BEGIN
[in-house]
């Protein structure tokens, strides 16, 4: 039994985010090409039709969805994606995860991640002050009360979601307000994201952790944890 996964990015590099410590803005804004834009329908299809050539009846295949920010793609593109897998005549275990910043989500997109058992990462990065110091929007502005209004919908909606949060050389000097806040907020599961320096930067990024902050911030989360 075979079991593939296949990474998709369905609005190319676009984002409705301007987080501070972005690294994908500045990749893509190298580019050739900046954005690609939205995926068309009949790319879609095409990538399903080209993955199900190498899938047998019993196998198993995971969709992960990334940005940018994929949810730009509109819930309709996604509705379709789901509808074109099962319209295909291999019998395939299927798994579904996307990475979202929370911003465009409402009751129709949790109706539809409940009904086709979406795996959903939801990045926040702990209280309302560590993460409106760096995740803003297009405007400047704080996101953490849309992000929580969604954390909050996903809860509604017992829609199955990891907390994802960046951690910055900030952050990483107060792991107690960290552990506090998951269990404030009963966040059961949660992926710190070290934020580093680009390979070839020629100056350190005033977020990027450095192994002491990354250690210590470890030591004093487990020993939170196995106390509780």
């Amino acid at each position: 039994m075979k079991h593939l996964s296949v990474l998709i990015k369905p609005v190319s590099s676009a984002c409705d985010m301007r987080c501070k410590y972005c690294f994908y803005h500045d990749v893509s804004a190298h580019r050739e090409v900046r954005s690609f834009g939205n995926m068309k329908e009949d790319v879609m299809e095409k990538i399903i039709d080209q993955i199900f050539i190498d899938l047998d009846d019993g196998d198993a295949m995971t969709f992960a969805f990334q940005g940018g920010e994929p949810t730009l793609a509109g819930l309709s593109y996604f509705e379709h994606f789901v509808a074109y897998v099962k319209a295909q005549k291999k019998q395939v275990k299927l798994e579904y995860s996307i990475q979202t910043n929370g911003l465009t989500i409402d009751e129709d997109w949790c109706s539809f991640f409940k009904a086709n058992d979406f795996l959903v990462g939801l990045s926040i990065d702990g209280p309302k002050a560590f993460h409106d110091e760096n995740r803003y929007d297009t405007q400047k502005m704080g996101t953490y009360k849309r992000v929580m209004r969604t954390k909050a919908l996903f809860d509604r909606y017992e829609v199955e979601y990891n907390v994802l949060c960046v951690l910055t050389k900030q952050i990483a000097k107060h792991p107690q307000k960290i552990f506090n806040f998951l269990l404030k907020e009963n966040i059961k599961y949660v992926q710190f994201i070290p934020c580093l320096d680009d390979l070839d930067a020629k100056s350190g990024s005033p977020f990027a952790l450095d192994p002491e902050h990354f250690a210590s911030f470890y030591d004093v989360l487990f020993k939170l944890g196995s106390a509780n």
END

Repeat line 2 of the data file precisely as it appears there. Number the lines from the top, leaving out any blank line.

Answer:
């Protein structure tokens, strides 16, 4: 039994985010090409039709969805994606995860991640002050009360979601307000994201952790944890 996964990015590099410590803005804004834009329908299809050539009846295949920010793609593109897998005549275990910043989500997109058992990462990065110091929007502005209004919908909606949060050389000097806040907020599961320096930067990024902050911030989360 075979079991593939296949990474998709369905609005190319676009984002409705301007987080501070972005690294994908500045990749893509190298580019050739900046954005690609939205995926068309009949790319879609095409990538399903080209993955199900190498899938047998019993196998198993995971969709992960990334940005940018994929949810730009509109819930309709996604509705379709789901509808074109099962319209295909291999019998395939299927798994579904996307990475979202929370911003465009409402009751129709949790109706539809409940009904086709979406795996959903939801990045926040702990209280309302560590993460409106760096995740803003297009405007400047704080996101953490849309992000929580969604954390909050996903809860509604017992829609199955990891907390994802960046951690910055900030952050990483107060792991107690960290552990506090998951269990404030009963966040059961949660992926710190070290934020580093680009390979070839020629100056350190005033977020990027450095192994002491990354250690210590470890030591004093487990020993939170196995106390509780």